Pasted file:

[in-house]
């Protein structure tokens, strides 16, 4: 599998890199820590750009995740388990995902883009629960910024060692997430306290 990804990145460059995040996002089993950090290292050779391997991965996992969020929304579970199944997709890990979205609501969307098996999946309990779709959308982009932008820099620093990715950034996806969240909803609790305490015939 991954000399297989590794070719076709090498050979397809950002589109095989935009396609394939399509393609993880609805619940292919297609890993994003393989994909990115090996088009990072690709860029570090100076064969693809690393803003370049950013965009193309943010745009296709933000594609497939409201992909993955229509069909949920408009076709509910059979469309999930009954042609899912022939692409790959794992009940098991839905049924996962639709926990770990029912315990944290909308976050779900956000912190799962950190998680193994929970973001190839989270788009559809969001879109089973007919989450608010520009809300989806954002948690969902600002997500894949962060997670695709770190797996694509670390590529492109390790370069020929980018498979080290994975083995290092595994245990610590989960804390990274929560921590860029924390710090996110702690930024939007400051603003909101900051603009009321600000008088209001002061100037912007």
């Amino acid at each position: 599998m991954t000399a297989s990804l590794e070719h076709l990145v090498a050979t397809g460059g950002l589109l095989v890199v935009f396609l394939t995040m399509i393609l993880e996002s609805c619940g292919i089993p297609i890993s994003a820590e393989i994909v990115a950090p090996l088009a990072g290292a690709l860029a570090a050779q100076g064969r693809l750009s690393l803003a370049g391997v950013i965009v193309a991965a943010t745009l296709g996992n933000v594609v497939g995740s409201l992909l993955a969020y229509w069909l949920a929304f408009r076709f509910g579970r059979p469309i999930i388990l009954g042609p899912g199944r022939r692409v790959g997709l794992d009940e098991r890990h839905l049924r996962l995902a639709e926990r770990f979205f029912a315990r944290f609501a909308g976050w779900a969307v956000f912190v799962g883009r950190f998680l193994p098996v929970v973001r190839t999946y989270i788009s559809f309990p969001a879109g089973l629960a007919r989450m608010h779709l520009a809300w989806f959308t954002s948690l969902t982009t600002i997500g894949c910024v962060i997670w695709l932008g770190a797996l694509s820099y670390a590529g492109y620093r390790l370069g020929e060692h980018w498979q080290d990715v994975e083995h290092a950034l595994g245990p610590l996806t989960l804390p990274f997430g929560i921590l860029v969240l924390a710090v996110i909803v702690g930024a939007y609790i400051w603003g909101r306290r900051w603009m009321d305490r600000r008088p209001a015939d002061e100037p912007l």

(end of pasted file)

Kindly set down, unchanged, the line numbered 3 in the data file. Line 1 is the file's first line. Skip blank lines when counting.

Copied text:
């Amino acid at each position: 599998m991954t000399a297989s990804l590794e070719h076709l990145v090498a050979t397809g460059g950002l589109l095989v890199v935009f396609l394939t995040m399509i393609l993880e996002s609805c619940g292919i089993p297609i890993s994003a820590e393989i994909v990115a950090p090996l088009a990072g290292a690709l860029a570090a050779q100076g064969r693809l750009s690393l803003a370049g391997v950013i965009v193309a991965a943010t745009l296709g996992n933000v594609v497939g995740s409201l992909l993955a969020y229509w069909l949920a929304f408009r076709f509910g579970r059979p469309i999930i388990l009954g042609p899912g199944r022939r692409v790959g997709l794992d009940e098991r890990h839905l049924r996962l995902a639709e926990r770990f979205f029912a315990r944290f609501a909308g976050w779900a969307v956000f912190v799962g883009r950190f998680l193994p098996v929970v973001r190839t999946y989270i788009s559809f309990p969001a879109g089973l629960a007919r989450m608010h779709l520009a809300w989806f959308t954002s948690l969902t982009t600002i997500g894949c910024v962060i997670w695709l932008g770190a797996l694509s820099y670390a590529g492109y620093r390790l370069g020929e060692h980018w498979q080290d990715v994975e083995h290092a950034l595994g245990p610590l996806t989960l804390p990274f997430g929560i921590l860029v969240l924390a710090v996110i909803v702690g930024a939007y609790i400051w603003g909101r306290r900051w603009m009321d305490r600000r008088p209001a015939d002061e100037p912007l």